Redrospective: Lee Tomlin

It’s easy to remember where you were during major events like when the Berlin Wall came down or Michael Jackson died. The older heads amongst us might remember where they were when JFK was assassinated or when Neil Armstrong took one giant leap for mankind.

It’s a little bit harder to remember where you were for certain sporting moments because beer and nostalgia warp your memories. I couldn’t tell you where on earth I was for Usain Bolt breaking the Olympic 100 metre record but I can tell you where I was when Lee Tomlin joined Middlesbrough Football Club. You know, a genuinely seminal sporting moment.

It was transfer deadline day 2014 and all the boys were in a minibus on the way for a night out on the tiles, some crap chart music blasting out of the radio and cans left over from pre-drinks being glugged down. A nice warm up for Donny away the next day. Through the strains of Clean Bandit and Jess Glynne, one of the lads started waving his phone round shouting “We’re getting Tomlin, that lad from Peterborough, g’wan Aitor son”.

Everyone was buzzing, we’d all seen Manish Bhasin and Steve Claridge drooling over Tomlin on The Football League Show and watched him a few times against the Boro too. The boy could play and he was a bit of a loose cannon as well. He had all the makings of a cult hero.

It might seem odd now to have been so excited by a player coming up from League 1 but Tomlin had spent the two previous seasons with Peterborough in the Championship linking up superbly with Dwight Gayle, a partnership that helped to catapult Gayle into that mystical “too good for the Championship, not good enough for the Premier League” bracket. This wasn’t a case of Twitter buzz and YouTube highlights creating a hype cocktail that would go down the drain after a few months: Lee Tomlin was the real deal.

Initially signed on loan to make sure the deal went through, Tomlin became a permanent signing before he’d even played a minute for the team, a result of an extended suspension for getting his third red card of the season for Peterborough shortly before arriving. It was only January. Once he’d found his feet on Teesside, Lee Tomlin added the consistent spark that was missing for a team that was steadily recovering from a miserable 2013.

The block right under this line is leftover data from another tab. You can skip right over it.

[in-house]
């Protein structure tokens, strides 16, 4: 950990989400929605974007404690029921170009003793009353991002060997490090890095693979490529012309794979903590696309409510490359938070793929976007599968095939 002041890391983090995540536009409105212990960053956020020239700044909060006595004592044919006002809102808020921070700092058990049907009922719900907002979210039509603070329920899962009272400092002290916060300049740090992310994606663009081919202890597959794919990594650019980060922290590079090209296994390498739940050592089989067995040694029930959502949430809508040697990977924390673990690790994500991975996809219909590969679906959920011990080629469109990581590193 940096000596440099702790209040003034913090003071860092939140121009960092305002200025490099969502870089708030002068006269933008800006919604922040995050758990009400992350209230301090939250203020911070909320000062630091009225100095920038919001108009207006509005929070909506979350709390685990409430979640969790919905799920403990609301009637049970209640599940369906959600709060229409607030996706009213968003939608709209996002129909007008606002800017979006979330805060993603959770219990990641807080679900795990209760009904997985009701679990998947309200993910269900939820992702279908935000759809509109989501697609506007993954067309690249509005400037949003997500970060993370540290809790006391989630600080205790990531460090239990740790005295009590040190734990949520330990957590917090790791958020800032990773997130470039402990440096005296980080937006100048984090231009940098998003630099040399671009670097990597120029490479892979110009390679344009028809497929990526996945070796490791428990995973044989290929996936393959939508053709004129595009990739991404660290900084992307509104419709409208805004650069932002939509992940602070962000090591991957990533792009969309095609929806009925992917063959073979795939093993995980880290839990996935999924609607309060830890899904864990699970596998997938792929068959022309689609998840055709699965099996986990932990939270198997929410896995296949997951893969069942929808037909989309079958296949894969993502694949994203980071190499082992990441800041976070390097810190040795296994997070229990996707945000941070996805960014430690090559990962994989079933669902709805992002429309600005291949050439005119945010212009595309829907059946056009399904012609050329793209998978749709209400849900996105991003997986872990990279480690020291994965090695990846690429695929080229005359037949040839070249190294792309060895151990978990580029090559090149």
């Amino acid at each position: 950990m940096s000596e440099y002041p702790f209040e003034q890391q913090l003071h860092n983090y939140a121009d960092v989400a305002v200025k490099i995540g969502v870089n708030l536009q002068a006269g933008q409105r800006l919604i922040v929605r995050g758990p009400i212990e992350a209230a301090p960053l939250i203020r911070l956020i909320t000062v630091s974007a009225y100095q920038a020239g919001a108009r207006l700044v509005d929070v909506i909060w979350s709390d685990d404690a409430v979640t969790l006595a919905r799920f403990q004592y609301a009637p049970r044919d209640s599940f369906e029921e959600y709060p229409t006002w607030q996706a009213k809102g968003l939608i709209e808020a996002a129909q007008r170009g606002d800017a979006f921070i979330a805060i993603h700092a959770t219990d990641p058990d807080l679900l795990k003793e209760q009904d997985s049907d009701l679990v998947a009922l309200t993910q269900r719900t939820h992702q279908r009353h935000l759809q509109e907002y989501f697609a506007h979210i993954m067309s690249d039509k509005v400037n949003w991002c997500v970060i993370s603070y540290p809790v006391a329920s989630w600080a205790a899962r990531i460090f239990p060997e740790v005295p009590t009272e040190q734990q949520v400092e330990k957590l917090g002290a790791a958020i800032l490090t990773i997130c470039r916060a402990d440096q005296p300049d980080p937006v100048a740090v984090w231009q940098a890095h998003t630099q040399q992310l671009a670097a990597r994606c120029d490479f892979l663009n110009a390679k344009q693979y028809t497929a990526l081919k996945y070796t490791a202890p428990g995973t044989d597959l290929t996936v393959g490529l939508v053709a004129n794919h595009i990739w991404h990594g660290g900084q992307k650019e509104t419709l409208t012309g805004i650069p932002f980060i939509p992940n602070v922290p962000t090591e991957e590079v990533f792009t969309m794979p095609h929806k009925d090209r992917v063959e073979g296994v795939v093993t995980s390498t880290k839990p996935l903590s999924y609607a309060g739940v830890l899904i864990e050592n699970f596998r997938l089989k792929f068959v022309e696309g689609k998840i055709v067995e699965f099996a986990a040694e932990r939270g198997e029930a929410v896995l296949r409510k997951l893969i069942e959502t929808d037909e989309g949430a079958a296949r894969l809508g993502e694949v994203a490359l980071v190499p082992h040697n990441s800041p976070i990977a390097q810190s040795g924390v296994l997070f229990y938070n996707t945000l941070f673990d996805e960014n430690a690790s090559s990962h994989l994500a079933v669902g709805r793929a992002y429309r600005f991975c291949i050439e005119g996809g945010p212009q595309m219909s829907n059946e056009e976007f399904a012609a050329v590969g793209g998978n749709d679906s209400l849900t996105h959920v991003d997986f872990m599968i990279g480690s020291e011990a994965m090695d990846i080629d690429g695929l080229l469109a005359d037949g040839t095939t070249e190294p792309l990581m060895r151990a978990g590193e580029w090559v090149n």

His first goal sealed the remarkable backs-to-the-wall, come and have a go if you think you’re hard enough 9 man victory against Birmingham, the watershed moment for the Fortress Riverside being built under Karanka. Chasing a bouncing long ball, Tomlin stepped aside to let two Birmingham defenders crash into each other before letting out a cry of “it’s just bantz lads” and knocking the ball past Darren Randolph into the corner of the goal.

That goal would give a brief insight into what Boro fans could expect from Lee Tomlin. He was a cheeky Jack the lad that bordered on the line of arrogant sod while being naturally gifted with the ball at his feet and a step ahead of most players mentally. He was a proper number 10 and we hadn’t seen that for years at Middlesbrough.

Everyone has met a lad like him in Sunday League or down Goals. A lad that is irritatingly good despite looking like he enjoys too many pints and parmos at the weekend. Wanders round aimlessly when he’s out of possession yet comes alive once he gets the ball. The sort of lad you’d kick all over if he was playing against you but he’d be the life and soul of the party if he was your mate. Couple of naff sleeve tattoos. That was Tomlin except he was doing it at the Riverside not the Sports Village.

That season was capped off with a routing of already relegated Yeovil in front of a travelling Red Army basking in glorious Somerset sunshine. Tomlin was at the heart of it, coasting past helpless Glovers and starting off attack after attack in a 4-1 win, grabbing himself a goal in the process. He could’ve played with a pint of the local cider in his hand it was that easy.

Boro had won 6 of their last 8 games that seasons, scoring 14 with an attack spearheaded by Danny Graham. As Adomah boogied away with the Yeovil cheerleaders and the sun came down on another campaign, you wondered what Tomlin and Adomah could manage with some reinforcements. We didn’t have to wait long to find out.

That summer Kike, Jelle Vossen and Patrick Bamford joined the ranks bringing goals and good times as Aitor’s Handsome Reds set about on a promotion charge with a brand of football that reinvigorated the football club and town. It’s sometimes lost in the glory of promotion and the steadfast defensive organisation of the following season but that 2014-15 side played some liquid football and Tomlin was often the instigator with nine goals and ten assists in all competitions.

Whether it was leading four Rotherham defenders on a wild goose chase for the ball before sliding it into the back of the net or firing free kicks past Preston in the cup; Lee Tomlin was having the time of his life.